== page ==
hursst

Members
  • Content Count

    512
  • Joined

  • Last visited

Community Reputation

88 Excellent

About hursst

  • Rank
    Senior Member
  • Birthday 12/19/1972

Profile Information

  • Gender:
    Male
  • Location:
    Woodbridge, VA

Recent Profile Visitors

1,664 profile views
  1. When I go to junkyards and when I've restored cars, old stuff always turns up under the seats, in inner fenders, under carpets, or any number of other places. My best find was a 1925 Buffalo nickel in a 1938 Olds in a junkyard last year. I also recently found a matchbook promoting a Republican judge for election in the mid-1960's in my 1960 MGA that I'm restoring. I also found a 1959 penny. These finds are not much, but interesting, but then I thought that maybe everyone else had some much better stories about things they've found in similar manners. What have you discovered?
  2. hursst

    1952 MG TD

    Fantastic progress!
  3. hursst

    1961 Mercury Meteor 800 restore

    Great work, as usual. You may have the cleanest car I've ever seen, everything is so finely detailed.
  4. hursst

    1960 MGA Restoration

    Got some time in the garage today and got some photos. Got the driver's door all stripped of paint today (Photo 1). It will need to be hand-sanded once the paint stripper dries up. Here are the mostly completed hood and trunk (Photo 2). Here is what may be the last NOS MGA door (Photo 3). I'm happy to have it, but it needs all the holes drilled and it's got 58 years of minor damage from being moved around a million times. I'll try to keep most of the primer intact, but will have to sand a lot of it to fill in some dents, scrapes, and substances spilled on it. No rust anywhere, which is great. It even has the factory metal part number tag. The next part of the work will be flipping these panels over and dealing with the steel portions. This will take much longer due to the nooks and crannies and minor surface rust here and there. Vote Jim Proctor! I found this matchbook inside of the driver's side door, probably from the mid-1960's (Photo 4). Tomorrow, I'm working the big British car show in the area, then I'm off to Hershey from Wed-Sun, so won't get much done at home, but will get my wire wheels to a vendor to make sure they are true, drop off some trim to be chromed, and try to pick up some additional parts I need. Let's hope the rain stays away! Hope to see everyone there.
  5. hursst

    1960 MGA Restoration

    Took a nice long vacation to South Africa, so haven't done too much recently, but time for a small update. Turns out my transmission had a corroded rear bearing, which is why the builder couldn't get it apart. He finally got it disassembled, so we ordered all the parts and should have it completed by the end of the month. Got word back from the engine builder as well, and good news, no major problems such as cracks or warping or major failures, but it will need an overbore, new cam, new valve train, bearings, crank alignment and other ancillary internal parts, which is exactly what I expected. All in all, great news. I was able to continue stripping the aluminum body parts and making fair progress. Hood, trunk, and half a door have the skins complete. Was able to strip the paint with heavy duty paint stripper, then clean up the remains with 120 grit, so no panel warping. Other door is NOS and is already in primer, but will need ding and dent repairs and detailing before it's ready for final primer. Will also need to drill some holes for trim. The steel framing on the opposite side of each of these pieces will be more difficult, with lots of nooks and crannies to strip.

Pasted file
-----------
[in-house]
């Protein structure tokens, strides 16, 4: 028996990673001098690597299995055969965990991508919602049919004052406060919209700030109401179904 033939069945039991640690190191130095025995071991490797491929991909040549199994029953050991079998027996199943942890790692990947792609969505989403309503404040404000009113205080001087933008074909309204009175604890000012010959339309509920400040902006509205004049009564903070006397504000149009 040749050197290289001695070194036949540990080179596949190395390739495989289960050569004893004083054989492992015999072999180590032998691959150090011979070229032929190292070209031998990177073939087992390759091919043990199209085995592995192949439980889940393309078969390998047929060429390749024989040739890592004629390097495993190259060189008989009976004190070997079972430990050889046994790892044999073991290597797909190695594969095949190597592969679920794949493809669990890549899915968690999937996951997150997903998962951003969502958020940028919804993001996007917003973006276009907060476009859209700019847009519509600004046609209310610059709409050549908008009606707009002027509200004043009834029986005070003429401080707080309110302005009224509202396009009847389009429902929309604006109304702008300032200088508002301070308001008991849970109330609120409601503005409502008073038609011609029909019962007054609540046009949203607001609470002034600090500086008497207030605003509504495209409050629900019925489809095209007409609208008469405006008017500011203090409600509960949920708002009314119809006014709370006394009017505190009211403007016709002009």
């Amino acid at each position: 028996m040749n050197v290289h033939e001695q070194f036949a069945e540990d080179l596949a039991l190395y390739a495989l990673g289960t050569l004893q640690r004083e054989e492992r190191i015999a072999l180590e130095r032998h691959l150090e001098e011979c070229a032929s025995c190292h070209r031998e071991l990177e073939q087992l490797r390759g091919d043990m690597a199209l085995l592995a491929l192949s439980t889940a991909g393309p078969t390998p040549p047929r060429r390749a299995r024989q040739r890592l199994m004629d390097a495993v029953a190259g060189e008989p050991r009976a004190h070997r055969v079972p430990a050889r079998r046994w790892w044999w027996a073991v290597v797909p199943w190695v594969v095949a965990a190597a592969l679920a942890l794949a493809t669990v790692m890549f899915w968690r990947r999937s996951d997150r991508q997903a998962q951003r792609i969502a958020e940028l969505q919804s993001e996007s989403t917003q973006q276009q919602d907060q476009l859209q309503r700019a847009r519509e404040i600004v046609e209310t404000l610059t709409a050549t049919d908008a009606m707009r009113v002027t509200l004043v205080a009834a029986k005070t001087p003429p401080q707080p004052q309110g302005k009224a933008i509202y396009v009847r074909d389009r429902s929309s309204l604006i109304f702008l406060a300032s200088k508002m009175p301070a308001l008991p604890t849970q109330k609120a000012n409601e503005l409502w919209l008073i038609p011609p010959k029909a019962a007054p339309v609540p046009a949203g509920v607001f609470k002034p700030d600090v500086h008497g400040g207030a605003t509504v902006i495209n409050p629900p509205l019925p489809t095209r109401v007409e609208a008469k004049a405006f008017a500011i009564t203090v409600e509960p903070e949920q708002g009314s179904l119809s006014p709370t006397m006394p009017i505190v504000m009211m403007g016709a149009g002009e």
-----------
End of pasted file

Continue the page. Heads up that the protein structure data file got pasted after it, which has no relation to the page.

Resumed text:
6. hursst

    1960 MGA Restoration

    Started on the body this weekend. Got out the hood and stripped it down to bare metal. Here's a few minutes into it (Photo 1). Overall, it's in very good condition. There were three small dents in it, which I hammered out a little, then filled with body filler for now (Photo 2). I then started on the trunk (Photo 3). Luckily, most of the paint has already flaked off, so this should be fairly easy. The plan is to first strip all the paint off the aluminum surfaces of the hood, trunk, and doors, then work on the steel frames of each later, hit it then with etching primer, then work further on the dings and dents and get the panels as straight as possible using as little filler as possible, then doing a final priming before going back into storage. I'll be buying some long boards at Hershey, so I should be able to dial in the imperfections a little better. I will most likely have a professional check my work and do the final paint job, since my garage is a dust-filled disaster; no way I could get a good paint job there.
  7. Harold, If you can't sell them, maybe a donation to the AACA library would work? They probably don't have them in their collection, or they could sell them at Hershey. Maybe a tax deduction for you thru the library, too? Just an idea.
  8. hursst

    1960 MGA Restoration

    Unknown yet. He says he has 5 hours of time in getting the rear extension off. I would compromise with him on it a little bit, but I'm not paying him extra for his lack of expertise. I don't have any parts costs yet. He will probably give me a list he builds from the Moss catalog I gave him, then I'll order them (with my frequent buyer's discount) and drop-ship them to his shop. I'll send you a PM once I get some costs in, but could be a while.
  9. hursst

    1960 MGA Restoration